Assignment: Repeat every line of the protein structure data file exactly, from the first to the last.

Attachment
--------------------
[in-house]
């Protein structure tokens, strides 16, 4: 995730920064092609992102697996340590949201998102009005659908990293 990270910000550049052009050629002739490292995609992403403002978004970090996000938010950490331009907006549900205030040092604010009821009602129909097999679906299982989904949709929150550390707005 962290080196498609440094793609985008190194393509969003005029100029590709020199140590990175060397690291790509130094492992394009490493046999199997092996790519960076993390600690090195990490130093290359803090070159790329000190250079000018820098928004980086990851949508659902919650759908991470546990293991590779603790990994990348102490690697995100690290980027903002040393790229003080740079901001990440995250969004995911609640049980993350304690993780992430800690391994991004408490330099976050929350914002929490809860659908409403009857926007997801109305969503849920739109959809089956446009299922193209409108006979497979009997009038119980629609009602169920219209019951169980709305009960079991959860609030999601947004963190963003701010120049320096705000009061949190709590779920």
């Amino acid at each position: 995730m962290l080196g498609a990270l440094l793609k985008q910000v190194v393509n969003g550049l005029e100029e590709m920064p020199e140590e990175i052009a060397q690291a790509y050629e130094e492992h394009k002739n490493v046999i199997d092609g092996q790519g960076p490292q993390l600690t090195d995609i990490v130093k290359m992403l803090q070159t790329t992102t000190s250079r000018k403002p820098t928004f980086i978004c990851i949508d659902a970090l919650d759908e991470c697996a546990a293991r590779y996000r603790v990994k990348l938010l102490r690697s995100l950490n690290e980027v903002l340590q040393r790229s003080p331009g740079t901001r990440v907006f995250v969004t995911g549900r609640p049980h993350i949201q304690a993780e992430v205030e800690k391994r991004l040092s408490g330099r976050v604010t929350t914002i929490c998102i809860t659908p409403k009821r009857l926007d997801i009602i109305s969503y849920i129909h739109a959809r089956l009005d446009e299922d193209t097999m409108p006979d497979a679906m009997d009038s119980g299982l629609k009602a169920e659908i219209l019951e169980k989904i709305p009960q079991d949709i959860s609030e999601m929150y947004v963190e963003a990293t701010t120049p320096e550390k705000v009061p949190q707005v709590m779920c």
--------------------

[in-house]
């Protein structure tokens, strides 16, 4: 995730920064092609992102697996340590949201998102009005659908990293 990270910000550049052009050629002739490292995609992403403002978004970090996000938010950490331009907006549900205030040092604010009821009602129909097999679906299982989904949709929150550390707005 962290080196498609440094793609985008190194393509969003005029100029590709020199140590990175060397690291790509130094492992394009490493046999199997092996790519960076993390600690090195990490130093290359803090070159790329000190250079000018820098928004980086990851949508659902919650759908991470546990293991590779603790990994990348102490690697995100690290980027903002040393790229003080740079901001990440995250969004995911609640049980993350304690993780992430800690391994991004408490330099976050929350914002929490809860659908409403009857926007997801109305969503849920739109959809089956446009299922193209409108006979497979009997009038119980629609009602169920219209019951169980709305009960079991959860609030999601947004963190963003701010120049320096705000009061949190709590779920």
């Amino acid at each position: 995730m962290l080196g498609a990270l440094l793609k985008q910000v190194v393509n969003g550049l005029e100029e590709m920064p020199e140590e990175i052009a060397q690291a790509y050629e130094e492992h394009k002739n490493v046999i199997d092609g092996q790519g960076p490292q993390l600690t090195d995609i990490v130093k290359m992403l803090q070159t790329t992102t000190s250079r000018k403002p820098t928004f980086i978004c990851i949508d659902a970090l919650d759908e991470c697996a546990a293991r590779y996000r603790v990994k990348l938010l102490r690697s995100l950490n690290e980027v903002l340590q040393r790229s003080p331009g740079t901001r990440v907006f995250v969004t995911g549900r609640p049980h993350i949201q304690a993780e992430v205030e800690k391994r991004l040092s408490g330099r976050v604010t929350t914002i929490c998102i809860t659908p409403k009821r009857l926007d997801i009602i109305s969503y849920i129909h739109a959809r089956l009005d446009e299922d193209t097999m409108p006979d497979a679906m009997d009038s119980g299982l629609k009602a169920e659908i219209l019951e169980k989904i709305p009960q079991d949709i959860s609030e999601m929150y947004v963190e963003a990293t701010t120049p320096e550390k705000v009061p949190q707005v709590m779920c």